Ah, if only gun-toting, shooting-each-other-up youth had the power to incite as much passion, commitment, and rallying as a friggin' grocery store! Websites, videos, organized protests, and even a panel spring up in the arsenal of weaponry coordinated to keep the nation's organic supermarket from coming to Jamaica Plain but for you, ignorant, misguided, impoverished gang-child? You're on your own, kid, until they need a scapegoat. Where do you buy your food? I bet you don't - I bet you're hungry a lot and hungry for a lot of things: acceptance, love, food, safety, respect, knowledge, a decent future, work.
Where is all this civic effort when gang violence escalates? Grocery shopping, apparently. That these protesters are able to coordinate so quickly and adeptly using all available new media says it's too late: the gentry have arrived.
Whole Foods is a symptom, not the cause of gentrification here in Boston or anywhere else in the country. Fabulous (and fabulously expensive) City Feed, the business with the most to fear from a Whole Foods in J.P., is sure, irrefutable proof that the gentry aren’t just discovering J.P., they are ensconced. And the expansion of City Feed from one store on Boylston Street to a second and larger one on Centre only confirmed the increased incursion of people with ample disposable income to that neighborhood.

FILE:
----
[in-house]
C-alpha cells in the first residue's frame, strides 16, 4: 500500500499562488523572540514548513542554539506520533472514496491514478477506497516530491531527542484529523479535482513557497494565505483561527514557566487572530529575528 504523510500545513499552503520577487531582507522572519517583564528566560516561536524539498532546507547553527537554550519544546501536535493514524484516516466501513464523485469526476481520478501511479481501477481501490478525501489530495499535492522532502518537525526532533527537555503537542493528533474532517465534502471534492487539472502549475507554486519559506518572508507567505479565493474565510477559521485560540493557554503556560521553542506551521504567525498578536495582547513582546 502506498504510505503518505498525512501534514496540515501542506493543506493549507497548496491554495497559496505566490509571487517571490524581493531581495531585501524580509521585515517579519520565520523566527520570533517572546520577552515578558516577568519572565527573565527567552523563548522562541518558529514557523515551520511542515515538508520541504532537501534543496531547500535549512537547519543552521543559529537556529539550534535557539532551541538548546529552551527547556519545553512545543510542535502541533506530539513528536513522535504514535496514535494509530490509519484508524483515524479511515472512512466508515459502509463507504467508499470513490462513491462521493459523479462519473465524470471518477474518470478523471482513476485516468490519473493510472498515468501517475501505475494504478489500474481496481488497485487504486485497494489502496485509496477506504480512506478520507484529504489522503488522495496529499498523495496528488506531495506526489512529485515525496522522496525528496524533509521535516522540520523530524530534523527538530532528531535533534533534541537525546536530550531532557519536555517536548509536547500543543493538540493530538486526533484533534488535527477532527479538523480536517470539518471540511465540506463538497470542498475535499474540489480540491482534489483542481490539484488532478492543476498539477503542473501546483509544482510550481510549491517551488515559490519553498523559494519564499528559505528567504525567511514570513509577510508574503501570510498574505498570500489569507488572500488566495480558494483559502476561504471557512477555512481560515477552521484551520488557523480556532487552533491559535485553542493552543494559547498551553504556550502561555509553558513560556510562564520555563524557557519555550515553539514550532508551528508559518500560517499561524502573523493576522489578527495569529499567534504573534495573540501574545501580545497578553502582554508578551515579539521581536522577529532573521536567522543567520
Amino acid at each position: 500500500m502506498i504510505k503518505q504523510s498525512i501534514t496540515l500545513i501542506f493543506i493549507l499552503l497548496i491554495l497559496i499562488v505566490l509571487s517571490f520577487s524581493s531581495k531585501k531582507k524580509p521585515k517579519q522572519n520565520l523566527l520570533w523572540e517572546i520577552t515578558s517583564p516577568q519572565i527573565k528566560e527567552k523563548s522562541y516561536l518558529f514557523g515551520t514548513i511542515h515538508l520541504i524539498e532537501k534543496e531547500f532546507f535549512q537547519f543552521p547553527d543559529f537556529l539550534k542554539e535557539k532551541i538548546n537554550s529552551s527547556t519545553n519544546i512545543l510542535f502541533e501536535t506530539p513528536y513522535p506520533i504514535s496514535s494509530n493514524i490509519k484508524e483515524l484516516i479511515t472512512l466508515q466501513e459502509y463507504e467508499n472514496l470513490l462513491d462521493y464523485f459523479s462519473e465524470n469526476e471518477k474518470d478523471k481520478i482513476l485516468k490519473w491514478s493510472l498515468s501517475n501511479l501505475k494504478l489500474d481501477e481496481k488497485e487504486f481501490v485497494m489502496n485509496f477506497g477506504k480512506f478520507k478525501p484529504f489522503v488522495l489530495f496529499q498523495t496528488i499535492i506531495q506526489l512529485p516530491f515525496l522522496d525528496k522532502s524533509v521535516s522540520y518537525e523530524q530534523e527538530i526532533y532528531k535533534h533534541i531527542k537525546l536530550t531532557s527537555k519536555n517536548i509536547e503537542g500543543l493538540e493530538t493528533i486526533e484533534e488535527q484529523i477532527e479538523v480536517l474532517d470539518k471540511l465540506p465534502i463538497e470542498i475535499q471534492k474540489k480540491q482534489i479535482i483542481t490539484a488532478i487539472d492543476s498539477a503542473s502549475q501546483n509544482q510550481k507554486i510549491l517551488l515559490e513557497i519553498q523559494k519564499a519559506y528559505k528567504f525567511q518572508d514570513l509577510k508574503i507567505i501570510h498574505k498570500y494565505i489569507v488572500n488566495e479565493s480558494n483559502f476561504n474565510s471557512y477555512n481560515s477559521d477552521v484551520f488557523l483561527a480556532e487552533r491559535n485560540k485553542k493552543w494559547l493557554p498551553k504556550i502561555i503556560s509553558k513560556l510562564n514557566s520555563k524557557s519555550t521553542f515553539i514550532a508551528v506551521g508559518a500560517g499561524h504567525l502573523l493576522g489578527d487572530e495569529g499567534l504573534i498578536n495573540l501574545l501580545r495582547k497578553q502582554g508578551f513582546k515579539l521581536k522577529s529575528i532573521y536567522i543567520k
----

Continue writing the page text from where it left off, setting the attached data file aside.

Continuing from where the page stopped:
I worked at the Symphony Whole Foods when it was still a Bread and Checkbook (Bread and Circus, for the uninitiated). I took the job because it was the closest place to home which allowed me to work only part-time and still get health insurance and other benefits. Maybe I don’t love Whole Foods but they provide benefits to their workers far beyond anything the Hi-Lo ever did. They’ve also done much more to support local farmers than the Hi-Lo ever did.
In the meantime, if you miss the Hi-Lo, do the socially just thing and come shop Tropical Foods/El Platanero in Dudley Square and give the food to someone who doesn't have the luxury of protesting a food store.